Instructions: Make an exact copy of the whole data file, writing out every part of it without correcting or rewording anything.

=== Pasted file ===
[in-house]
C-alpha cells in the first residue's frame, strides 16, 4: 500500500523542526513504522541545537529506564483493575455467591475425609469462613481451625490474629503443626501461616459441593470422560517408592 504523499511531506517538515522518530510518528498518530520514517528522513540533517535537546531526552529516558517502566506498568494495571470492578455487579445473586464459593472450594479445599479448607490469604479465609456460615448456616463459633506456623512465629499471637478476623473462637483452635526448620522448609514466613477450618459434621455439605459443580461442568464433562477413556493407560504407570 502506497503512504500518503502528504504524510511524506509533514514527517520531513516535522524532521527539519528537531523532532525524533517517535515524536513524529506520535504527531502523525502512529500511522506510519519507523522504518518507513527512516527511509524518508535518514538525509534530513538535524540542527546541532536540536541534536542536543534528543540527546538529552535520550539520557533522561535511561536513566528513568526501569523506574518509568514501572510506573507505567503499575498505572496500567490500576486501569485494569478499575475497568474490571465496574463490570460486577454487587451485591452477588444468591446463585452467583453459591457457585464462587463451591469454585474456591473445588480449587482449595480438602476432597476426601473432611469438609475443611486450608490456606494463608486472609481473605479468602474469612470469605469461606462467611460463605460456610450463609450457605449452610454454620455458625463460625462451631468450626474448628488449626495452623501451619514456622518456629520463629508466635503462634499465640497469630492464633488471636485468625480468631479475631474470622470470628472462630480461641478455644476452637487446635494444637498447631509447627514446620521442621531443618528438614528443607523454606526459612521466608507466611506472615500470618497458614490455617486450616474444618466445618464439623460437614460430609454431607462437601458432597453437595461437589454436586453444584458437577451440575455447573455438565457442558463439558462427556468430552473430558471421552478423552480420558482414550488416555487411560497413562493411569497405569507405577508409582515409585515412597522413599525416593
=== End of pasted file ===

[in-house]
C-alpha cells in the first residue's frame, strides 16, 4: 500500500523542526513504522541545537529506564483493575455467591475425609469462613481451625490474629503443626501461616459441593470422560517408592 504523499511531506517538515522518530510518528498518530520514517528522513540533517535537546531526552529516558517502566506498568494495571470492578455487579445473586464459593472450594479445599479448607490469604479465609456460615448456616463459633506456623512465629499471637478476623473462637483452635526448620522448609514466613477450618459434621455439605459443580461442568464433562477413556493407560504407570 502506497503512504500518503502528504504524510511524506509533514514527517520531513516535522524532521527539519528537531523532532525524533517517535515524536513524529506520535504527531502523525502512529500511522506510519519507523522504518518507513527512516527511509524518508535518514538525509534530513538535524540542527546541532536540536541534536542536543534528543540527546538529552535520550539520557533522561535511561536513566528513568526501569523506574518509568514501572510506573507505567503499575498505572496500567490500576486501569485494569478499575475497568474490571465496574463490570460486577454487587451485591452477588444468591446463585452467583453459591457457585464462587463451591469454585474456591473445588480449587482449595480438602476432597476426601473432611469438609475443611486450608490456606494463608486472609481473605479468602474469612470469605469461606462467611460463605460456610450463609450457605449452610454454620455458625463460625462451631468450626474448628488449626495452623501451619514456622518456629520463629508466635503462634499465640497469630492464633488471636485468625480468631479475631474470622470470628472462630480461641478455644476452637487446635494444637498447631509447627514446620521442621531443618528438614528443607523454606526459612521466608507466611506472615500470618497458614490455617486450616474444618466445618464439623460437614460430609454431607462437601458432597453437595461437589454436586453444584458437577451440575455447573455438565457442558463439558462427556468430552473430558471421552478423552480420558482414550488416555487411560497413562493411569497405569507405577508409582515409585515412597522413599525416593